We rode back into Edgefield and ate a late lunch at a local country diner on SC 25. Great food, especially the peanut butter pie for dessert. Heading on to our last collection site, we made our made our stop at Stevens Creek on SC 23. This was a larger stream than either of the last two creeks. More water flow along with sandy and rocky areas made this a great place to dipnet and seine. There were many small fish swimming around as well as an ample supply of leeches. Very little vegetation was found in the water here but there were some really nice rock formations crossing the stream at a slight angle. This was a good place for snorkeling and Steven jumped right in. This was very fitting, seeing that the name of the stream was Stevens Creek! Steven saw a Hog sucker, Stoneroller, a Redhorse sucker and many other fish while snorkeling.

bridge.jpg (491275 bytes)
This bridge on SC Highway 23 spans Steven's Creek. Chip told me that bridges of such height are rare in this area, but it afforded us the opportunity for some elevated shots of of this beautiful stream. (Photo by Chip Rinehart)

stevensup.jpg (338370 bytes)
Steven's Creek (near Modoc, SC) looking upstream.


stevensdown.jpg (624436 bytes)
Steven's Creek, looking downstream.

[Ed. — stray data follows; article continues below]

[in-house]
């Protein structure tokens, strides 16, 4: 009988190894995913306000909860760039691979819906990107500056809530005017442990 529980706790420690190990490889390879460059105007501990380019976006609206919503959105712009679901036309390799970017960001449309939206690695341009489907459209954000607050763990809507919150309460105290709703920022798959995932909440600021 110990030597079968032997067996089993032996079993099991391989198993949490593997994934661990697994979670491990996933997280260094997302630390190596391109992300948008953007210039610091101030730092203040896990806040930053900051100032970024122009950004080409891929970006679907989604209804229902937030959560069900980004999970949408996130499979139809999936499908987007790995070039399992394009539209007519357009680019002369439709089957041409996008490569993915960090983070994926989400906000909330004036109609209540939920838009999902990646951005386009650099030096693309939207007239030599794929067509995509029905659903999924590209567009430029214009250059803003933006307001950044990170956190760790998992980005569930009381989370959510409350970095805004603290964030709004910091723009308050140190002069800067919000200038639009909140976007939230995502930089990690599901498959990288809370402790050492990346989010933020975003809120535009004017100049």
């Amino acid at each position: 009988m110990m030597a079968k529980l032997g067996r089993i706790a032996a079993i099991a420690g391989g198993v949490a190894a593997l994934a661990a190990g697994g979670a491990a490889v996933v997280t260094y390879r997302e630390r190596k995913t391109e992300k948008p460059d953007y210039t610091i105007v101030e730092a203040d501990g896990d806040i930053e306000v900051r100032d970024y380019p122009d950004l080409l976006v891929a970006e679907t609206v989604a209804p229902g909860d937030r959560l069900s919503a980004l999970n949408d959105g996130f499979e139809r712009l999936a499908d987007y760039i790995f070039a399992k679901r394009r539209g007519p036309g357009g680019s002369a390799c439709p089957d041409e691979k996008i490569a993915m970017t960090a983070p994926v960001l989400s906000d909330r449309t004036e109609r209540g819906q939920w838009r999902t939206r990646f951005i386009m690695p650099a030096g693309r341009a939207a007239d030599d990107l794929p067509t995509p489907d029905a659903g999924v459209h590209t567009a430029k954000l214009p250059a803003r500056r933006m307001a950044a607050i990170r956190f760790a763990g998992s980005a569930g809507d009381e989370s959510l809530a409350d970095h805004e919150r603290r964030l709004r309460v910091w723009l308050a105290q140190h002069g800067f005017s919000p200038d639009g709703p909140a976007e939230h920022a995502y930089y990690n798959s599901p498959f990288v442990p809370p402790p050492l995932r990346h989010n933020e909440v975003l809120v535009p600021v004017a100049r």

kid1.jpg (479486 bytes)
Steven A. Ellis (Kennesaw, GA) enjoying the stream SC named after him (NOT!). (Photo by Chip Rinehart)

The fish that we caught here are:
(Site 061502-3)
Whitefin Shiner - Cyprinella nivea
Yellowfin Shiner - Notropis lutipinnis
Sandbar Shiner - Notropis scepticus
Spottail Shiner - Notropis hudsonius
Bluehead Chub - Nocomis leptocephalus
Christmas Darter - Etheostoma hopkinsi
Tessellated Darter - Etheostoma olmstedi
Turquoise Darter - Etheostoma inscriptum
Blackbanded Darter - Percina nigrofasciata
Flat Bullhead - Ameirus platycephalus
Largemouth Bass - Micropterus salmoides
Bluegill - Lepomis macrochirus
Pirate Perch - Aphrododerus sayanus
Eastern Mosquitofish - Gambusia holbrooki

spotfin.jpg (72664 bytes)
shiner (Notropis hudsonius)
bluehead.jpg (108199 bytes)
Bluehead chub (Nocomis leptocephalus)
flatbull.jpg (387223 bytes)
Flat bullhead (Ameiurus platycephalus)
seagreen2.jpg (63378 bytes)
Turquoise darter (Etheostoma inscriptum)
whitefin.jpg (120016 bytes)
Whitefin shiner (Cyprinella nivea)

yellowfin6.jpg (82143 bytes)
Yellowfin shiner (Notropis lutipinnis)

yellowfinmix.jpg (637280 bytes)
This collage demonstrates the remarkable differences found in yellowfin shiners (Notropis lutipinnis) from two separate locations. (All of these photos were shot in quarantine tanks that were not intended for display quality.) The group on the right are the yellowfin shiners we caught in Beaverdam Creek (near Edgefield, SC) showing yellow fins. The ones on the left were caught just one week prior to that in Stekoa Creek (near Tallulah Falls, GA) less than 100 miles away, but they have orange fins. In other parts of their range, some yellowfin shiners even have white fins, sparking speculation that more than one species is involved. Further study is definitely indicated.